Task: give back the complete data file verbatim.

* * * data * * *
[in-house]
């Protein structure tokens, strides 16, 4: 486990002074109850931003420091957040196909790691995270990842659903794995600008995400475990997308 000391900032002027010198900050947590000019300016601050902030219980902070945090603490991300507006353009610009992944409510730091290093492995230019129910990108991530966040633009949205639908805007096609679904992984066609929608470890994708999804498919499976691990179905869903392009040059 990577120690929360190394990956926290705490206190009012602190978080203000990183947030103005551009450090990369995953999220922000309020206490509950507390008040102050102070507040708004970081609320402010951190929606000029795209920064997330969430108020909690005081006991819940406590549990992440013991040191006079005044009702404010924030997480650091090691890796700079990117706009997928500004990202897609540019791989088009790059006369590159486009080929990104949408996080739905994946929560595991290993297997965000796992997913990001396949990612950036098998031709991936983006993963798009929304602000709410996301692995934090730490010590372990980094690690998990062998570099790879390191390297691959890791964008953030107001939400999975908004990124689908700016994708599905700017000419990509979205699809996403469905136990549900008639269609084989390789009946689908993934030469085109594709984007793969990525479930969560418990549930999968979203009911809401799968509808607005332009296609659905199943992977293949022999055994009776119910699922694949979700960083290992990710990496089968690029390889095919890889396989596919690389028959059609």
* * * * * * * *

[in-house]
């Protein structure tokens, strides 16, 4: 486990002074109850931003420091957040196909790691995270990842659903794995600008995400475990997308 000391900032002027010198900050947590000019300016601050902030219980902070945090603490991300507006353009610009992944409510730091290093492995230019129910990108991530966040633009949205639908805007096609679904992984066609929608470890994708999804498919499976691990179905869903392009040059 990577120690929360190394990956926290705490206190009012602190978080203000990183947030103005551009450090990369995953999220922000309020206490509950507390008040102050102070507040708004970081609320402010951190929606000029795209920064997330969430108020909690005081006991819940406590549990992440013991040191006079005044009702404010924030997480650091090691890796700079990117706009997928500004990202897609540019791989088009790059006369590159486009080929990104949408996080739905994946929560595991290993297997965000796992997913990001396949990612950036098998031709991936983006993963798009929304602000709410996301692995934090730490010590372990980094690690998990062998570099790879390191390297691959890791964008953030107001939400999975908004990124689908700016994708599905700017000419990509979205699809996403469905136990549900008639269609084989390789009946689908993934030469085109594709984007793969990525479930969560418990549930999968979203009911809401799968509808607005332009296609659905199943992977293949022999055994009776119910699922694949979700960083290992990710990496089968690029390889095919890889396989596919690389028959059609």